A Saturday In The Life Of An Oklahoma Football Fan
Every week, thousands of players and coaches troop to stadiums all over the country to participate in the greatness of college football.
Every single one of them has some sort of individual ritual that they go through each and every week, as well as the routines that they go through as a team: the same warmups, the same songs, the same everything.
Fans are no different than the players in the fact that they have gameday rituals and routines. People tend to show up to the stadium at the same time, tailgate at the same spot, and in some cases, even have the same food selection.
Each routine is different for every fan, so I thought it would be fun to give you a bit of an insight on what a gameday looks like for me. It's not your typical routine, but I wouldn't trade it for anything! Hope you enjoy!
Game time on a Saturday determines the time of waking up. Regardless of game time, I'm up by 10 a.m. and eating breakfast while watching College Gameday.
Once Gameday goes off, it's time for the first slate of games. More often than not, my room is full of friends and other guys on the hall (I live in the dorms) watching the games and enjoying some good company.
The later the time for the OU game, the better as that means more time to watch games during the morning and early afternoon.
Three hours before the game, I roll down to the University of Oklahoma Student Association tailgate party for free hot dogs and other food.
Normally, the entire group that's been in my room with my roommates and I head down with me. UOSA started to put on this tailgate each week last year and it's been a huge success, giving those who aren't involved in frats or other organizations a place to eat and hang out before home games.
After I'm done eating, it's time to go get in line.
Entering The Stadium
At OU, students are allowed to enter the stadium two hours prior to kickoff, with the rest of the fans allowed in 30 minutes later. Since the OU student section is general admission, there is always a mad dash for tow sections: the section beside the band closest to the field, and the section that sits on the 50-yard line.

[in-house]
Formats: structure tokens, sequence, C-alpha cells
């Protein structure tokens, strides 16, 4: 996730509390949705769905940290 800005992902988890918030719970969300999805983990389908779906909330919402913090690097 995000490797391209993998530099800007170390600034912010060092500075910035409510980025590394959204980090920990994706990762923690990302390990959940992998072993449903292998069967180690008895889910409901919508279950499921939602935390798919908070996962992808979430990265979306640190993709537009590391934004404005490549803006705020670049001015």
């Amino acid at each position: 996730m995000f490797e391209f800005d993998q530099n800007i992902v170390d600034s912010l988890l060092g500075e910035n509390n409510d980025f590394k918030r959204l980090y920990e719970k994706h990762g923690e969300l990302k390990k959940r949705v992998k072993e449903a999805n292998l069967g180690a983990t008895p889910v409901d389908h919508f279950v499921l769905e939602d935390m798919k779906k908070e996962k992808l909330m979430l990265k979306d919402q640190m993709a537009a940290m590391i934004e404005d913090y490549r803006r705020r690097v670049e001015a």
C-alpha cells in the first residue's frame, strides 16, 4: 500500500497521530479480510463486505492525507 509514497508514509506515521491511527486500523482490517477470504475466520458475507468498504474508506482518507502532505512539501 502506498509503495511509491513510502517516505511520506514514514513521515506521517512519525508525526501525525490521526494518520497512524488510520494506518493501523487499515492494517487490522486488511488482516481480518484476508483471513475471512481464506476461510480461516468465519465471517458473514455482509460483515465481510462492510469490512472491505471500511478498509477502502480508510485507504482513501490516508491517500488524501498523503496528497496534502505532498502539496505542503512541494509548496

The section I sit in is the upper level of the lower bowl, right on the 30-yard line, so it's not exactly the most sought after area. This is a great thing, as it allows my friends and I to have zero problems sitting together each week.
I normally get in line with everyone about 30 minutes before the gates open. It's always a thrill when they do open the gates because it literally is a mad dash for the quality seats.
Students scan their tickets, and then HAUL through the concourse in an effort to get as close to the field or close to the 50 as possible. It's pretty exciting, I must admit. The Texas Tech game in 2008 was an absolute madhouse when the event staff opened the gates.
The Long Wait
Once you're in your seats, the most boring part of gameday occurs: the wait for kickoff. Since students are in the stadium 30 minutes before anyone else, they have all sorts of promotions and contests to fill the time slot and keep students from being bored out of their minds.
I've never been selected to participate in one of the contests, but I have caught quite a few t-shirts. Being 6'4" definitely helps in that regard. This time is the absolute worst on day games early in the season because it is so hot and the student section is facing the sun the entire time. No relief whatsoever.
It's also during this time that people go picture happy. The best pictures are the sequence shots of the press box side of the stadium. You take a picture every ten minutes and just watch as the stadium fills up.
It's pretty cool to look at later once you've downloaded the pictures. Also, things can get kinda chippy during this time if you're saving seats for friends, especially the closer you get to kickoff.